The Mission: Impossible franchise is a unique entity because it is technically not a remake of the original series from which it takes its name. Jim Phelps (the hero of the original series) is the antagonist of the first Mission: Impossible film, which ostensibly means that the adventures of Ethan Hunt are sequels to the TV show. It's an argument that can go both ways, depending on the evidence you choose to accept. That said, it doesn't change the fact that the Mission: Impossible movies have elevated the franchise to the A-list, and Tom Cruise's commitment to the fantastic stunt work has turned Mission: Impossible into one of the best spy franchises over the last two decades. A sixth film is on the way, and things are only going to get crazier.
Monty Python And the Holy Grail
The original Monty Python's Flying Circus TV series is not for everyone. The titular British comedy troupe has delivered plenty of hit-or-miss content over the years, and the particular brand of comedy produced by the TV show has proven quite polarizing among die-hard comedy enthusiasts. That's not the case with Monty Python's best movie. Monty Python and the Holy Grail shows the Monty Python team firing on all cylinders, and the film has become widely regarded as one of the best comedies ever committed to film. While the Monty Python TV series has certainly established its own iconography, as well as its own rabid fanbase, nothing can compare to the legacy created by this remarkable work of medieval fiction.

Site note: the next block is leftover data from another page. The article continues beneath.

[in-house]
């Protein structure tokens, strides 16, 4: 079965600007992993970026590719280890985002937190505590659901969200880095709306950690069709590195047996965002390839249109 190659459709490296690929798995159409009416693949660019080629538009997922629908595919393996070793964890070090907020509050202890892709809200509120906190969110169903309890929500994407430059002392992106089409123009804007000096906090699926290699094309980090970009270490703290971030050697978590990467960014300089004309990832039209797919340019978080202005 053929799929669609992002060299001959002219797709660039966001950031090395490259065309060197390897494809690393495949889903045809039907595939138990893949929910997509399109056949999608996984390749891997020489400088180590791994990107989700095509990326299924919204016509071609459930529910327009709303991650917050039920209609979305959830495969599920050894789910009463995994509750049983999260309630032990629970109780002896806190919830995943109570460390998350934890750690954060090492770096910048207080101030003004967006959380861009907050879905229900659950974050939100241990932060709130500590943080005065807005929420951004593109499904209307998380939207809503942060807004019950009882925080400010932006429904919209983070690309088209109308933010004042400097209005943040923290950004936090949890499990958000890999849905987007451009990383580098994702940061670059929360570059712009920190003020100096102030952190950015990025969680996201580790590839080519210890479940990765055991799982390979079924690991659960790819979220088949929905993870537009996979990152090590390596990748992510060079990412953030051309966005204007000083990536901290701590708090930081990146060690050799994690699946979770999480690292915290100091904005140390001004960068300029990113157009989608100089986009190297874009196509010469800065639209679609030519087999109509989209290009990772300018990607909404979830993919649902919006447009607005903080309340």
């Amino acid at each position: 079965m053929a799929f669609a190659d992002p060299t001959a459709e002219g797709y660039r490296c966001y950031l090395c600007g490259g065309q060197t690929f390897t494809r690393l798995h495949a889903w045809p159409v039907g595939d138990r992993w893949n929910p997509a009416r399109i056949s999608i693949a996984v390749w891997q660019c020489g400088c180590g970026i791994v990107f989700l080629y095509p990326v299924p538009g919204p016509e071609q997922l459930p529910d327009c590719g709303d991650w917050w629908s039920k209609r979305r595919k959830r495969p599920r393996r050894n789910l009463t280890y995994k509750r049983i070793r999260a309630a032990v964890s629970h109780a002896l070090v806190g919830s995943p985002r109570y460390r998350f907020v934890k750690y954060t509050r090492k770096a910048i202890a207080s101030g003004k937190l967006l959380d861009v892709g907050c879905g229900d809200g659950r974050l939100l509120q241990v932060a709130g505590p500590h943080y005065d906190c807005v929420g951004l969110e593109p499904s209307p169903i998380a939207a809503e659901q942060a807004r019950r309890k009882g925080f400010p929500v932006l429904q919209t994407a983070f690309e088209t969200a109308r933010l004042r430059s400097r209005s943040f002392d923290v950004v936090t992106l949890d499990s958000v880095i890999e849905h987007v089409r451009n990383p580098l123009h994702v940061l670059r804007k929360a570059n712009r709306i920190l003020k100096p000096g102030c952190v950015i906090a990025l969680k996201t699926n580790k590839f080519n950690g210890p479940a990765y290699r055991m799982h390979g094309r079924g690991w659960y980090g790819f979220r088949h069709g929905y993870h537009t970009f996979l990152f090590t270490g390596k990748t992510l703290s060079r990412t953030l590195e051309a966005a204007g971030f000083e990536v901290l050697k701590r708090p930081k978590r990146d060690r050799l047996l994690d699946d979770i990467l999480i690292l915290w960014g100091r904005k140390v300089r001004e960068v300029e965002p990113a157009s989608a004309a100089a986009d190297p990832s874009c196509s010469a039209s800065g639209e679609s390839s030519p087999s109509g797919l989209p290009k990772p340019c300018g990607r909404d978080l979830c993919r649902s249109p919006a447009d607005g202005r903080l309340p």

Antoine Fuqua's The Equalizer is actually a fairly faithful take on the classic CBS series of the same name, but it surpasses its source material for a few key reasons. For starters, the movie lives and dies by the seemingly never-ending charisma of Denzel Washington -- who could pretty much make you root for any hero, regardless of their questionable morality. However, The Equalizer also stands out for the skill with which Fuqua delivers the action and drama in equal measure. In a world defined by superheroes and blockbusters, The Equalizer is the type of pulpy and brutal (yet insanely well-made) revenge flick that doesn't really get made anymore, and it's an absolute blast as a result.
The Naked Gun